Hastings Coastal Twirlers at Sedlescombe Fete June 2008
Sedlescombe Parish
Council Noticeboard June 2008
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Battle Area Community Transport. Sedlescombe congratulates BACT in being awarded the very prestidigious Queen's Award for Voluntary Service on 2 June 2008. Set up in 1999 in response to the need for regular transport for the inhabitants of the rural parts of East Sussex, its serve old and young alike. All bus drivers and staff, including directors, trasurer and fund-raiser are volunteers. They only have one part-time admin staff in a small office. Long may this useful service continue to serve Sedlescombe.

Use of the Tennis Courts. The Parish Council is delighted to be able to support a new sports club in Sedlescombe by allowing the Sedlescombe Netball Club to practice at the tennis courts on Monday evenings during this summer.

The Club will be arranging for netball lines to be painted on to both tennis courts. The new use will mean that between 7.30pm and 9pm on Monday evenings, starting on 23 June 2008 and continuing up to and including 8 September 2008, only one court will be available for tennis, the other being used by the Netball Club.  

Rev. Canon Alan B Sharpe. After being without a priest in charge for some time, the Parish Churchwardens have announced that the Rev Canon Alan B Sharpe has been confirmed as Sedlescombe's new priest in charge. He is a 69-year-old widower with 5 children and 10 grandchildren and has spent 40 years as a priest. He is looking forward to joining in village life. (Extracted from Sedlescombe News, available each Friday from Sedlescombe Stores, price 20p.)

Fieldwork. The magazine of the Campaign to Protect Rural England for June 2008 has been received. Please ask the Clerk (870508) if you would like to see the copy.

Subjects in this edition cover:

  • "Stop the drop": fighting litter and fly-tipping
  • Light pollution reduced
  • Power lines moved underground (in Lake District)
  • How climate change could affect historic buildings
  • Victory for CPRE in Kent over highways depot
  • Competition Commission remedies could herald extinction of local stores
  • Enabling development: how to campaign against it
  • Community energy guide champions local power production
  • The benefits of bringing empty homes back into use
  • Making homes more sustainable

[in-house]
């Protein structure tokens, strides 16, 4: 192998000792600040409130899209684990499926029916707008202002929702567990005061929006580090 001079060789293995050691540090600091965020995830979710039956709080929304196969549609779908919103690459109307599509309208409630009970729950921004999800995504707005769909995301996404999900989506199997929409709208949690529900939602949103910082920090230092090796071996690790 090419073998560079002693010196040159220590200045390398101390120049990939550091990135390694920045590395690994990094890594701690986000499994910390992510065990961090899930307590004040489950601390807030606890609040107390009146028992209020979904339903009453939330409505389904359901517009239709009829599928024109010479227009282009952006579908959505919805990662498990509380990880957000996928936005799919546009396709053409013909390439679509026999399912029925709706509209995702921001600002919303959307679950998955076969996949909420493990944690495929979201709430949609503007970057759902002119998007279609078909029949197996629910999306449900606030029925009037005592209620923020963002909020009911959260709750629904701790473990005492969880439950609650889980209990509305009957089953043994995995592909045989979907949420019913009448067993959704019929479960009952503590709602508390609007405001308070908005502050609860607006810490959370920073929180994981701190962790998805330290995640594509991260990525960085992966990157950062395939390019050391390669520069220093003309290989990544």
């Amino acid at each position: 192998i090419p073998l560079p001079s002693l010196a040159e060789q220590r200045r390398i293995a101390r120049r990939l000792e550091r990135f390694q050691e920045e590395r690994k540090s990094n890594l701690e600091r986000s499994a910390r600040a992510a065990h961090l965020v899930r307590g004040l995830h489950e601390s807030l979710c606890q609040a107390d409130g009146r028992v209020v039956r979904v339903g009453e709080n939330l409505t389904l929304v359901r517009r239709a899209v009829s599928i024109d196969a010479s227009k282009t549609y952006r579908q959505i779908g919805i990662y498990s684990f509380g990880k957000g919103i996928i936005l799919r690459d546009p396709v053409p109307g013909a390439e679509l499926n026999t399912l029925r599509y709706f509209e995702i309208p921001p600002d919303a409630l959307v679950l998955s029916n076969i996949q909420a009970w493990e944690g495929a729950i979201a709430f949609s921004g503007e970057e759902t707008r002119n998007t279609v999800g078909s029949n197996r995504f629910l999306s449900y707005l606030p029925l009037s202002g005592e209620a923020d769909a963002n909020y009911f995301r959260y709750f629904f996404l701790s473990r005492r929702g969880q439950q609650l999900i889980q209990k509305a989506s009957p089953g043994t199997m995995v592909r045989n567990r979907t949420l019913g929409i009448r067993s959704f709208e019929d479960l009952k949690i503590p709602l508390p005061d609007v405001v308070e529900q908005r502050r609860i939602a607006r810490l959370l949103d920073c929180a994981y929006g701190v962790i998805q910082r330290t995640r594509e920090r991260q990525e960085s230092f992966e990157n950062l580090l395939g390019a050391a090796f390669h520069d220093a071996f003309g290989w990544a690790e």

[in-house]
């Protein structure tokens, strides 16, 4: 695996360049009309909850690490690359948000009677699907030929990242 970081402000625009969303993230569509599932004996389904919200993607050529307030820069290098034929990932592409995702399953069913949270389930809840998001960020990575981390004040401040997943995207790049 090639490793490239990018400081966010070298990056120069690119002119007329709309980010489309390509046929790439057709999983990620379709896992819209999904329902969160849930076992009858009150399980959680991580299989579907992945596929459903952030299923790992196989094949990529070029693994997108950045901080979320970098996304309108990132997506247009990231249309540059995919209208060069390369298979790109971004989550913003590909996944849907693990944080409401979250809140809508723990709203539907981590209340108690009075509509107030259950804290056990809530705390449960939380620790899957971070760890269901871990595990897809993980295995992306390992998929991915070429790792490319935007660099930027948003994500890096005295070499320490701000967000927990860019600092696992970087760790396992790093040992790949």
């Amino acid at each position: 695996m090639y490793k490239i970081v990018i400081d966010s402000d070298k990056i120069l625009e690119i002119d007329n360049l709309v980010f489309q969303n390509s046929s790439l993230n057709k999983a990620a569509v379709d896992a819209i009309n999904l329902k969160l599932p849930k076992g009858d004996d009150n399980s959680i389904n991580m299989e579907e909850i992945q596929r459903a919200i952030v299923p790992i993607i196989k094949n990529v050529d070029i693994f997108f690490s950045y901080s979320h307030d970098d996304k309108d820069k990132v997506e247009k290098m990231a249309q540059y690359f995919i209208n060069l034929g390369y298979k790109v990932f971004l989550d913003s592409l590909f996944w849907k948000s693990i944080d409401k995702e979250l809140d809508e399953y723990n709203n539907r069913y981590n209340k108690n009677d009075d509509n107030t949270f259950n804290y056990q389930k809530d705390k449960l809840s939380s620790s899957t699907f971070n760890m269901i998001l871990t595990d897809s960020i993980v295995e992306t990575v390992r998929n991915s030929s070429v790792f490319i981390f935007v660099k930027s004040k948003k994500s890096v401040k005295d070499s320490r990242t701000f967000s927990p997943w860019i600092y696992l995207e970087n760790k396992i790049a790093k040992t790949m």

• Parish plans' status
  • Removing illegal estate agent boards
  • Taking a critical look at eco-towns
  • The case for rail

Planting Horse Chestnut Trees. The following letter was sent by Cllr Pat Martin to NFU Countryside and to The Tree Council and is expected to be printed in both of their forthcoming newsletters/magazines:

"I am a retired tree surgeon and currently Tree Warden for our village, Sedlescombe, which is near Battle in East Sussex. I have noted the demize of some fine old Horst Chestnut trees from leaf minor attack, which weakens the tree and causes bleeding canker to occur. With this in mind, I decided to do something to help keep Horse Chestnut trees around for the future. In our garden, we have a Horse Chestnut tree, planked as a conker about 25 years ago; it is a lovely tree. In 2006, I collected most of its conkers and potted them into single pots and waited for them to germinate. I'm pleased to say they all came through, giving me then the problem of what to do with them!

I contacted our local primary school and asked the head teacher if she would like the children to have their very own conker trees to grow and plant. Mrs Ham, the head teacher, thought it a good idea and so, with her help, in 2007 I gave each child a tree in a pot to take home and look after. I gave the children a little talk on why we need to grow more conker trees and answered any of their questions regarding the trees.

On June 18th, we are going to plant some of the trees in the school grounds. Others will be planted, hopefully, in other locations around our village so that the children will be able to watch their trees grow. Each little tree will have a label with the child's name on it, this way they can proudly watch their conker tree grow! For any trees that have died, we have plenty of replacements to give the children, so no one will be left out.

I hope, in years to come, that these children will tell their own children about how they planted conker trees and show them the exact tree, perhaps even collecting conkers from it to play that very traditional game.

Pat Martin.......Sedlescombe Tree Warden.  

Volunteer Week runs from 1 to 7 June. "Get the Feel Good Factor" will be the slogan to encourage people to join a voluntary activity in their local area. By contacting one of the AirS Volunteer Co-ordinators, Caroline Scotter for Battle area (01424 77982. You can find out about what is going on locally and how you could help.

Anyone contacting Caroline for information about volunteering will be put into a prize draw which has been donated by Bodiam Castle of free castle entry and a cream tea for two, valid until the end of the season!



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